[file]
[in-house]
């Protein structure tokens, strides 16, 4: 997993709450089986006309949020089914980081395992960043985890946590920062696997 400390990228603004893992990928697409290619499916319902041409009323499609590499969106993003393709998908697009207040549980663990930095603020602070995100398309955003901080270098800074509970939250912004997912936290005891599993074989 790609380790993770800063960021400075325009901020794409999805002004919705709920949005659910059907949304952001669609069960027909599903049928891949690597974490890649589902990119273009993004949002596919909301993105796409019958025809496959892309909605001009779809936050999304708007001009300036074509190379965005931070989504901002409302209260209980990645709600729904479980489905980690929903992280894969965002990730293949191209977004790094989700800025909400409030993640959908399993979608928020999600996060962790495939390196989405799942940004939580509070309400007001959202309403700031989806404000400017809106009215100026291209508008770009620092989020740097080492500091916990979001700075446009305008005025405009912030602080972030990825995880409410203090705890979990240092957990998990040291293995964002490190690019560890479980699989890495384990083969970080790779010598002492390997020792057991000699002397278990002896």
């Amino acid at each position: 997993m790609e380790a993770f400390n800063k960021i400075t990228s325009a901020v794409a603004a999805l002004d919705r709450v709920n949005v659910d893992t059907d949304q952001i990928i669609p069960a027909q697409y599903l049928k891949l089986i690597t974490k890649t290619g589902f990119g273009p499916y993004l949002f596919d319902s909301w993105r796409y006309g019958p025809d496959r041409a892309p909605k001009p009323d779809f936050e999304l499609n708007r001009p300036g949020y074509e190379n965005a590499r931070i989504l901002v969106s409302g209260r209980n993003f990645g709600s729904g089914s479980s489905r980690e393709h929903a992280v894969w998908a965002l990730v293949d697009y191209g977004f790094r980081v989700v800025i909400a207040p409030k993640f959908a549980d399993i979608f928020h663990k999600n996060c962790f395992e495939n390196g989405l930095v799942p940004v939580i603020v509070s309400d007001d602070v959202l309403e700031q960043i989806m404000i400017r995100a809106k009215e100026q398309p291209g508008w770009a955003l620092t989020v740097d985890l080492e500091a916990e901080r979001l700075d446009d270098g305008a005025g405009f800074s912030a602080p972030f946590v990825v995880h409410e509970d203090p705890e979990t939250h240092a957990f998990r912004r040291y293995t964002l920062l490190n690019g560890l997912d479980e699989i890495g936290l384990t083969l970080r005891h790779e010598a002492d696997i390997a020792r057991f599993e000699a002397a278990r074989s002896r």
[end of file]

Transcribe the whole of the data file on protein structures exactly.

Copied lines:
[in-house]
């Protein structure tokens, strides 16, 4: 997993709450089986006309949020089914980081395992960043985890946590920062696997 400390990228603004893992990928697409290619499916319902041409009323499609590499969106993003393709998908697009207040549980663990930095603020602070995100398309955003901080270098800074509970939250912004997912936290005891599993074989 790609380790993770800063960021400075325009901020794409999805002004919705709920949005659910059907949304952001669609069960027909599903049928891949690597974490890649589902990119273009993004949002596919909301993105796409019958025809496959892309909605001009779809936050999304708007001009300036074509190379965005931070989504901002409302209260209980990645709600729904479980489905980690929903992280894969965002990730293949191209977004790094989700800025909400409030993640959908399993979608928020999600996060962790495939390196989405799942940004939580509070309400007001959202309403700031989806404000400017809106009215100026291209508008770009620092989020740097080492500091916990979001700075446009305008005025405009912030602080972030990825995880409410203090705890979990240092957990998990040291293995964002490190690019560890479980699989890495384990083969970080790779010598002492390997020792057991000699002397278990002896």
């Amino acid at each position: 997993m790609e380790a993770f400390n800063k960021i400075t990228s325009a901020v794409a603004a999805l002004d919705r709450v709920n949005v659910d893992t059907d949304q952001i990928i669609p069960a027909q697409y599903l049928k891949l089986i690597t974490k890649t290619g589902f990119g273009p499916y993004l949002f596919d319902s909301w993105r796409y006309g019958p025809d496959r041409a892309p909605k001009p009323d779809f936050e999304l499609n708007r001009p300036g949020y074509e190379n965005a590499r931070i989504l901002v969106s409302g209260r209980n993003f990645g709600s729904g089914s479980s489905r980690e393709h929903a992280v894969w998908a965002l990730v293949d697009y191209g977004f790094r980081v989700v800025i909400a207040p409030k993640f959908a549980d399993i979608f928020h663990k999600n996060c962790f395992e495939n390196g989405l930095v799942p940004v939580i603020v509070s309400d007001d602070v959202l309403e700031q960043i989806m404000i400017r995100a809106k009215e100026q398309p291209g508008w770009a955003l620092t989020v740097d985890l080492e500091a916990e901080r979001l700075d446009d270098g305008a005025g405009f800074s912030a602080p972030f946590v990825v995880h409410e509970d203090p705890e979990t939250h240092a957990f998990r912004r040291y293995t964002l920062l490190n690019g560890l997912d479980e699989i890495g936290l384990t083969l970080r005891h790779e010598a002492d696997i390997a020792r057991f599993e000699a002397a278990r074989s002896r």